When Gold Plates were paper
plates scored and bound with glue,
reformed Egyptian proudly made
the tease to prospective readers.
The stick of Joseph could jewel a pocket
or a homemade shelf
in a 1970s family room.
The spangled plates were lit
by the sun of righteousness doing
its sundial dance across the shelf,
landing on a pile of vinyl
the plates from Ephraim’s hand
rested on stained wooden planks,
in a cavity,
supported by decorative cinder blocks.
The family’s keystone
chilled against the musical sherbet
of Beach Boys lounging on
the Bee Gees crooning through
the nose, draping over
Bill Conti’s black and white
As baby boomer parents awaited
Reagan and the Millennium,
their newlywed LPs became sediment
beneath a Smurfs album,
beneath Hooked on Classics,
beneath 8-track strata. Yet,
the Gold paper Plates never slipped
away beneath the family surface.
Even when cassettes were hid up
in a snap case, tucked deeper
into the closet with each spring
cleaning, the plates remained to witness
the rise of CDs.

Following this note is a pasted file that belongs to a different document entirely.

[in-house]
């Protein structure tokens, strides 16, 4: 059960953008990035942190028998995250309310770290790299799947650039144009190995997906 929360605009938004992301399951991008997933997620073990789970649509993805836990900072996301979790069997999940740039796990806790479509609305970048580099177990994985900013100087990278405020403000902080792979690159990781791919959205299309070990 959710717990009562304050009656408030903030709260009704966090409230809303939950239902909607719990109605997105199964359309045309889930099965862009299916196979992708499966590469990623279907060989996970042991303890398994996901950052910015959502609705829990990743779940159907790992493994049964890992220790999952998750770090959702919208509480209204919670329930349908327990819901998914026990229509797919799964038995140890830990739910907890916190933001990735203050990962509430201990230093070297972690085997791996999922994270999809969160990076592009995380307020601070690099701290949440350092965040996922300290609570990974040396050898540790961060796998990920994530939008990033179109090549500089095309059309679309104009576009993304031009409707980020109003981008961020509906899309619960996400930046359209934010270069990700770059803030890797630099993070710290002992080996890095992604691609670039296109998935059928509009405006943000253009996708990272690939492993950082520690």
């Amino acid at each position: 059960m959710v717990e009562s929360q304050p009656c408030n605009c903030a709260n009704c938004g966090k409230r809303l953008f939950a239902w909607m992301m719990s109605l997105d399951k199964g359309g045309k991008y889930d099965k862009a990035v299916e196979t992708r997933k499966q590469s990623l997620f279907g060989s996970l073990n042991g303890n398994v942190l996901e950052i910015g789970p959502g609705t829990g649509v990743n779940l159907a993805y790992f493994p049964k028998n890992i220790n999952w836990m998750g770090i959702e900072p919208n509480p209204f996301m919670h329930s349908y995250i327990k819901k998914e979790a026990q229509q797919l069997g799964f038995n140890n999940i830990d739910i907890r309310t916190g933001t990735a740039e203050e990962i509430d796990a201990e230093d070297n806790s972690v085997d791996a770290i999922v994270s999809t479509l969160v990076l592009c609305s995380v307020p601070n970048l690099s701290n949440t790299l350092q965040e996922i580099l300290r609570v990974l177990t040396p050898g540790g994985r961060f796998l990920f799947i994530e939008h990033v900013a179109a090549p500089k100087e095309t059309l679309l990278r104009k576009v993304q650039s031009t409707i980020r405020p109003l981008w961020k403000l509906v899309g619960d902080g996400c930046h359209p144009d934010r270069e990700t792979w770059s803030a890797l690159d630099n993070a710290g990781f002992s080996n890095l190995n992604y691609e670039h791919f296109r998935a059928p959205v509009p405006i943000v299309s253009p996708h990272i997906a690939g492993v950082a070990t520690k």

for millennial grandkids,
the book sits atop the shelf—
a little yellower … a bit more golden.
But what of its message?
In the streaming chaos
before Christ’s Second Coming,
may a family snack on their year’s
supply of canned stew and peaches,
while relishing a Columbus cameo
like an LP cover?
Can they cheer the Nephite warrior
coming home to What’s-Her-Name-iah,
like Rocky to Adrian? Do charismatic
Ammon and Abinadi still work
a king’s court better than white-
clad Travolta lording the disco floor?
Following paper’s suit,
do e-reader editions
reveal the “Fate of Indians”?
2500 years before
a 70s family erected their shelf,
did Nephi see vinyl
in his American vision?
Thank you for reading! Next, I invite you to read my poem The Owl and the Judas.
Image of gold cover edition of The Book of Mormon by Jake Christensen
Secondary image of vinyl records and cassettes by vesmil.